Yes, everybody needs to make a buck or a few million of them. This is America after all, but Hillary was a political figure paid by the same banks routinely getting slapped with criminal settlements by the Department of Justice. In addition, the Clinton Foundation counted as generous donors all four of the major Wall Street-based mega-banks. She was voracious when it came to such money and tone-deaf when it came to the irony of it all.

Glass-Steagall and Bernie Sanders

One of the more illuminating aspects of the Podesta emails was a series of communications that took place in the fall of 2015. That’s when Bernie Sanders was gaining traction for, among other things, his calls to break up the big banks and resurrect the Glass-Steagall Act of 1933.  The Clinton administration’s dismantling of that act in 1999 had freed the big banks to use their depositors’ money as collateral for risky bets in the real estate market and elsewhere, and so allowed them to become ever more engorged with questionable securities.

On December 7, 2015, with her campaign well underway and worried about the Sanders challenge, the Clinton camp debuted a key Hillary op-ed, “How I’d Rein in Wall Street,” in the New York Times. This followed two months of emails and internal debate within her campaign over whether supporting the return of Glass-Steagall was politically palatable for her and whether not supporting it would antagonize Senator Elizabeth Warren. In the end, though Glass-Steagall was mentioned in passing in her op-ed, she chose not to endorse its return.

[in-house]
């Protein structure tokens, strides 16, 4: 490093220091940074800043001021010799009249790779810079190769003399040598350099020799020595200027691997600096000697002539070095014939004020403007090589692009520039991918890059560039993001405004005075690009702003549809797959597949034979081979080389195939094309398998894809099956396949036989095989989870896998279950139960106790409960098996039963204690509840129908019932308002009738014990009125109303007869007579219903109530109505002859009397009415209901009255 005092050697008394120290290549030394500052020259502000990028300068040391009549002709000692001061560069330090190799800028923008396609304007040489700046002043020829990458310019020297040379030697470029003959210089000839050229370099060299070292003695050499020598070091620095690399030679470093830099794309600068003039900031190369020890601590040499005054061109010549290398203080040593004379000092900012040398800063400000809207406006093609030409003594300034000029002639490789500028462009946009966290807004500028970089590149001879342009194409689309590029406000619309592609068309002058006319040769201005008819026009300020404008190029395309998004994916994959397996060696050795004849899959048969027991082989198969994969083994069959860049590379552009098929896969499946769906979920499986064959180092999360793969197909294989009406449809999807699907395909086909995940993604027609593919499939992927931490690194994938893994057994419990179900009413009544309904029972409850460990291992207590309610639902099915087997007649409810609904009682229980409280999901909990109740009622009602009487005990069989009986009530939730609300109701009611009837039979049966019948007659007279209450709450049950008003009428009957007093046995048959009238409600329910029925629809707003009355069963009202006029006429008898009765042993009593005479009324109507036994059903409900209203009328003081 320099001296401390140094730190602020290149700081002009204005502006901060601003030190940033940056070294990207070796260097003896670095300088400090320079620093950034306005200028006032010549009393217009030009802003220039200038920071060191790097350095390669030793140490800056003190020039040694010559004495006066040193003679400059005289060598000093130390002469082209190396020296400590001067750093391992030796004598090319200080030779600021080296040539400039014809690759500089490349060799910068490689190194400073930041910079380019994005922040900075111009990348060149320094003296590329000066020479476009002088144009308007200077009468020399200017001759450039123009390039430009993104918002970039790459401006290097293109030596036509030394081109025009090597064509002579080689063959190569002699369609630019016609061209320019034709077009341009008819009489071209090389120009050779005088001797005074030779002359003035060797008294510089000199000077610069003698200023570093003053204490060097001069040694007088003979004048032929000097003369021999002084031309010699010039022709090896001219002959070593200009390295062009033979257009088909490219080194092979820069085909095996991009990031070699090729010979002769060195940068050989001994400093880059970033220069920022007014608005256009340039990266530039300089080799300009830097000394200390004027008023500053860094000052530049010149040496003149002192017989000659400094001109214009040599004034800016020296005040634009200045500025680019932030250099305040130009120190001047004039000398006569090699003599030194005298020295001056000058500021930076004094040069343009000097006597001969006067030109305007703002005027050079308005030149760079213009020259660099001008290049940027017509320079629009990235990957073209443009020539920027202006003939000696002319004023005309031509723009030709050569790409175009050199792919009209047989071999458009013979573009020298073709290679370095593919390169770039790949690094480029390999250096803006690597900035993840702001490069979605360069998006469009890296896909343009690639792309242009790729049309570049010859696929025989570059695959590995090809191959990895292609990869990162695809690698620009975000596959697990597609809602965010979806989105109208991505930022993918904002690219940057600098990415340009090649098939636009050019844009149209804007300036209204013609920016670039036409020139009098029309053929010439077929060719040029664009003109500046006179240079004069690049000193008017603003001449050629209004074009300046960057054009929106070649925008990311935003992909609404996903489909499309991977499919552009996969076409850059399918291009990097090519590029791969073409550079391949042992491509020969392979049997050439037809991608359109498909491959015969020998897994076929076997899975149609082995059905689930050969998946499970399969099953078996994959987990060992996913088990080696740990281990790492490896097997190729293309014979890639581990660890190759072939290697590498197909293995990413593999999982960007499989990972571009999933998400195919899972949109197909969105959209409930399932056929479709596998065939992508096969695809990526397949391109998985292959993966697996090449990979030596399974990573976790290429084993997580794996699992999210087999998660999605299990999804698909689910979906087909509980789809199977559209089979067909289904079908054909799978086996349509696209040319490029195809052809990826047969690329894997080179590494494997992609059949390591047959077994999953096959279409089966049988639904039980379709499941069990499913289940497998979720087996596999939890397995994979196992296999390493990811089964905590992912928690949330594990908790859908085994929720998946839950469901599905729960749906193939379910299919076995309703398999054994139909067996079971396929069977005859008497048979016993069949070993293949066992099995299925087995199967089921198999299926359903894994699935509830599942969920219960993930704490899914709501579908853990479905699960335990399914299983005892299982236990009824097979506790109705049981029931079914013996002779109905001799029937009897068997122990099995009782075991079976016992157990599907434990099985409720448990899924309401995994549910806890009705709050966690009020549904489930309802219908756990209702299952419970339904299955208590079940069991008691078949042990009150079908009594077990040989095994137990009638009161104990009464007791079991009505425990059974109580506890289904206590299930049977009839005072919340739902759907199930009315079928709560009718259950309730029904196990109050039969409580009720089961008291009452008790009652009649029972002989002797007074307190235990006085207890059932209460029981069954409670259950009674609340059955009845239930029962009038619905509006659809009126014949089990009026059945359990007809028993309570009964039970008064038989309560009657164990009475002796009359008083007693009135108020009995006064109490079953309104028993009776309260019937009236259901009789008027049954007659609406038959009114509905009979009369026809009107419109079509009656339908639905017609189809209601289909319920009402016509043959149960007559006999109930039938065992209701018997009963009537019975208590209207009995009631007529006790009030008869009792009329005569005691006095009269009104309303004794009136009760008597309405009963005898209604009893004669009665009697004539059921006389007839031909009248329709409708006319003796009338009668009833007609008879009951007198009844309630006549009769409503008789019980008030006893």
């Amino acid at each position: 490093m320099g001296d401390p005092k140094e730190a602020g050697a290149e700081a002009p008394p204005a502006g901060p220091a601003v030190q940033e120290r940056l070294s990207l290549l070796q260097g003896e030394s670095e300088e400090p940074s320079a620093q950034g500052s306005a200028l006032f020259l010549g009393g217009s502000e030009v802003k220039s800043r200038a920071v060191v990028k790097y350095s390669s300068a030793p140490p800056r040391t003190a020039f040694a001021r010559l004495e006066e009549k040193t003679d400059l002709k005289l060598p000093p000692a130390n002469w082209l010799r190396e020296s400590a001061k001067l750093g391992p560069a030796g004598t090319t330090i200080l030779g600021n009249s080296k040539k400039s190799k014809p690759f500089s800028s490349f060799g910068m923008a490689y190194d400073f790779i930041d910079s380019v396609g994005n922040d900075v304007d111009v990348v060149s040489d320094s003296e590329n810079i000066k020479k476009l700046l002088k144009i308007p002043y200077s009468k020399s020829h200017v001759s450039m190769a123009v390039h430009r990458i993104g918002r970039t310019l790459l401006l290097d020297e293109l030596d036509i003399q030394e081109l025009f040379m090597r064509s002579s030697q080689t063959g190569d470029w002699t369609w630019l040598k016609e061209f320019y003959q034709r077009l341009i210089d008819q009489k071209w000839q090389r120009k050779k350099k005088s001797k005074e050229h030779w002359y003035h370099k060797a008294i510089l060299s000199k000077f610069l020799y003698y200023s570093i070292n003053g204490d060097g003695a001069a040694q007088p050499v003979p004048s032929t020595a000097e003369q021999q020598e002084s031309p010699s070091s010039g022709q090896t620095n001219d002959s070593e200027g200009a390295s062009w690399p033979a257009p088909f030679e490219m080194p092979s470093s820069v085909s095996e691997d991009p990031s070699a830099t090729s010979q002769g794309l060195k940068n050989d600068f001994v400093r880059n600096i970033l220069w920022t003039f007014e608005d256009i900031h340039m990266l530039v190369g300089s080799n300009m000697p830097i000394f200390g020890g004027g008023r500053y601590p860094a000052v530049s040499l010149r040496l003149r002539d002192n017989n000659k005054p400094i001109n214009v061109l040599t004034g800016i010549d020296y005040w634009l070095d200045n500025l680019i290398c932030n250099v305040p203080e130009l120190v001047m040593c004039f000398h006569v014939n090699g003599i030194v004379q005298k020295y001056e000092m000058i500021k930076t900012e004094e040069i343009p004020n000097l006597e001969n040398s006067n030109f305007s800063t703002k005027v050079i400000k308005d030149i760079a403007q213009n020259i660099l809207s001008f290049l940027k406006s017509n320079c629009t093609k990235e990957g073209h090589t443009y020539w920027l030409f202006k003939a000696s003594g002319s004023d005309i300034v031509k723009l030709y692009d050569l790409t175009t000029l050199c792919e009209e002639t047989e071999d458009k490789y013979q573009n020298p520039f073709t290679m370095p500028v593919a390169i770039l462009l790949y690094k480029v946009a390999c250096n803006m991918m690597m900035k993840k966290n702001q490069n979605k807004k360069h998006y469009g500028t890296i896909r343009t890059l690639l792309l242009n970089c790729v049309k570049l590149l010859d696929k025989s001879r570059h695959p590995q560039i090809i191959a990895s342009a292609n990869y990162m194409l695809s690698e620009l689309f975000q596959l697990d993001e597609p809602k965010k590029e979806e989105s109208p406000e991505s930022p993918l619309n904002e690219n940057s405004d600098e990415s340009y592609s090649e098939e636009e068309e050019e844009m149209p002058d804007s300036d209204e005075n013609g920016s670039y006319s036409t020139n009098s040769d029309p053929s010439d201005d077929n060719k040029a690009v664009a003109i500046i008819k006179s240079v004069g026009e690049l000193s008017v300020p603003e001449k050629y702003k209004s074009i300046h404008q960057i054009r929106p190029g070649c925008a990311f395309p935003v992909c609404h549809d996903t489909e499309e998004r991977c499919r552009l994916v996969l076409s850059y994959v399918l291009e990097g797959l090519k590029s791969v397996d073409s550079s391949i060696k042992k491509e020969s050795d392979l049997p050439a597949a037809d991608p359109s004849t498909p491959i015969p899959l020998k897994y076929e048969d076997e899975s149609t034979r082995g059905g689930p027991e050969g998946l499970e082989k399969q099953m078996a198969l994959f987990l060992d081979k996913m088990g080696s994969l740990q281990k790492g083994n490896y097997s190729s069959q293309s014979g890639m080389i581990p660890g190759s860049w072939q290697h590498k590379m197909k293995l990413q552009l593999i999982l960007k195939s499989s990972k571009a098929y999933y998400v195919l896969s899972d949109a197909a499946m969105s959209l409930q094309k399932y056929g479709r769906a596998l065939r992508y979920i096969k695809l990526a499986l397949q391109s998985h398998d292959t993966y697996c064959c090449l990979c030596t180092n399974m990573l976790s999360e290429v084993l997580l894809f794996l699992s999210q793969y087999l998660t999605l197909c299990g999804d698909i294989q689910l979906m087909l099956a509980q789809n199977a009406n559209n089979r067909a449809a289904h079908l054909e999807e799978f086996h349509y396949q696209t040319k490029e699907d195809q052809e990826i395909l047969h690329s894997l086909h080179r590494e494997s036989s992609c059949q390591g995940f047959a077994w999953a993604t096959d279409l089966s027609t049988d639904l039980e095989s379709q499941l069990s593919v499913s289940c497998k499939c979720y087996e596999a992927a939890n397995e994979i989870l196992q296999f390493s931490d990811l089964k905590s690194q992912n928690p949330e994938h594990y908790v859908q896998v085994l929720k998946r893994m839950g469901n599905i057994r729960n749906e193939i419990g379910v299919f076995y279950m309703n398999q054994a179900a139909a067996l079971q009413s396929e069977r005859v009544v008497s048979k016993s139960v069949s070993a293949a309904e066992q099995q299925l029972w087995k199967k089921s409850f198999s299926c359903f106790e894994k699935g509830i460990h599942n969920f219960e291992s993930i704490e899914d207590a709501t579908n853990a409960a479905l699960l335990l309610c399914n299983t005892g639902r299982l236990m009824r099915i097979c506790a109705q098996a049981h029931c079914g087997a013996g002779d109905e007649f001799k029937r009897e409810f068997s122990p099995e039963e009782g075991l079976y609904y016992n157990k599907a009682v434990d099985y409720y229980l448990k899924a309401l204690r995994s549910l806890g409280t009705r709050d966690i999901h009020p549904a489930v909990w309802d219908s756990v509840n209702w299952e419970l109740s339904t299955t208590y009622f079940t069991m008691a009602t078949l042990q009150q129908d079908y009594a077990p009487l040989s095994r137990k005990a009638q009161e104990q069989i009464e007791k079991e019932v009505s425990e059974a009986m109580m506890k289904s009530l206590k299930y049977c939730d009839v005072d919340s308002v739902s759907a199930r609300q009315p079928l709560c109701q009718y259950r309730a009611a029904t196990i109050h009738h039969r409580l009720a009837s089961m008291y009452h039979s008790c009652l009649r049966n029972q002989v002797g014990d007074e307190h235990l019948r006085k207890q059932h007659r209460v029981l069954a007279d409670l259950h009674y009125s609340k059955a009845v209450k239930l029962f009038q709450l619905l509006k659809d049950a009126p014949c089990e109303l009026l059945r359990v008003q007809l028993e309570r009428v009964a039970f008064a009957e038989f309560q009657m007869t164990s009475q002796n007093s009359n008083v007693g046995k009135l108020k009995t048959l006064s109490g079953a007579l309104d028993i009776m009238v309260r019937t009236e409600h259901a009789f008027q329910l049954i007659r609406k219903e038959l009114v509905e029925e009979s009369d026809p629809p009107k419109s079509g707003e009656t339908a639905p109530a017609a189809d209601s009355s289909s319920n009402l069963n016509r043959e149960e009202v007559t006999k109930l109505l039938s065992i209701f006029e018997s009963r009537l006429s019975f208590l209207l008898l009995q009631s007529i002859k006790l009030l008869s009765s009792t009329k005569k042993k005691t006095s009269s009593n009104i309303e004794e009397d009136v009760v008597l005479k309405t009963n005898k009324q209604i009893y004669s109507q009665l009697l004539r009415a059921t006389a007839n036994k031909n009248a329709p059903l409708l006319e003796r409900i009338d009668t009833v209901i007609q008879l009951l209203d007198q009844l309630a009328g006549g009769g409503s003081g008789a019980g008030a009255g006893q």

She explained her decision not to do so this way (and her advisers and media apostles have stuck with this explanation ever since):

“Some have urged the return of a Depression-era rule called Glass-Steagall, which separated traditional banking from investment banking. But many of the firms that contributed to the crash in 2008, like A.I.G. and Lehman Brothers, weren’t traditional banks, so Glass-Steagall wouldn’t have limited their reckless behavior. Nor would restoring Glass-Steagall help contain other parts of the ‘shadow banking’ sector, including certain activities of hedge funds, investment banks, and other non-bank institutions.”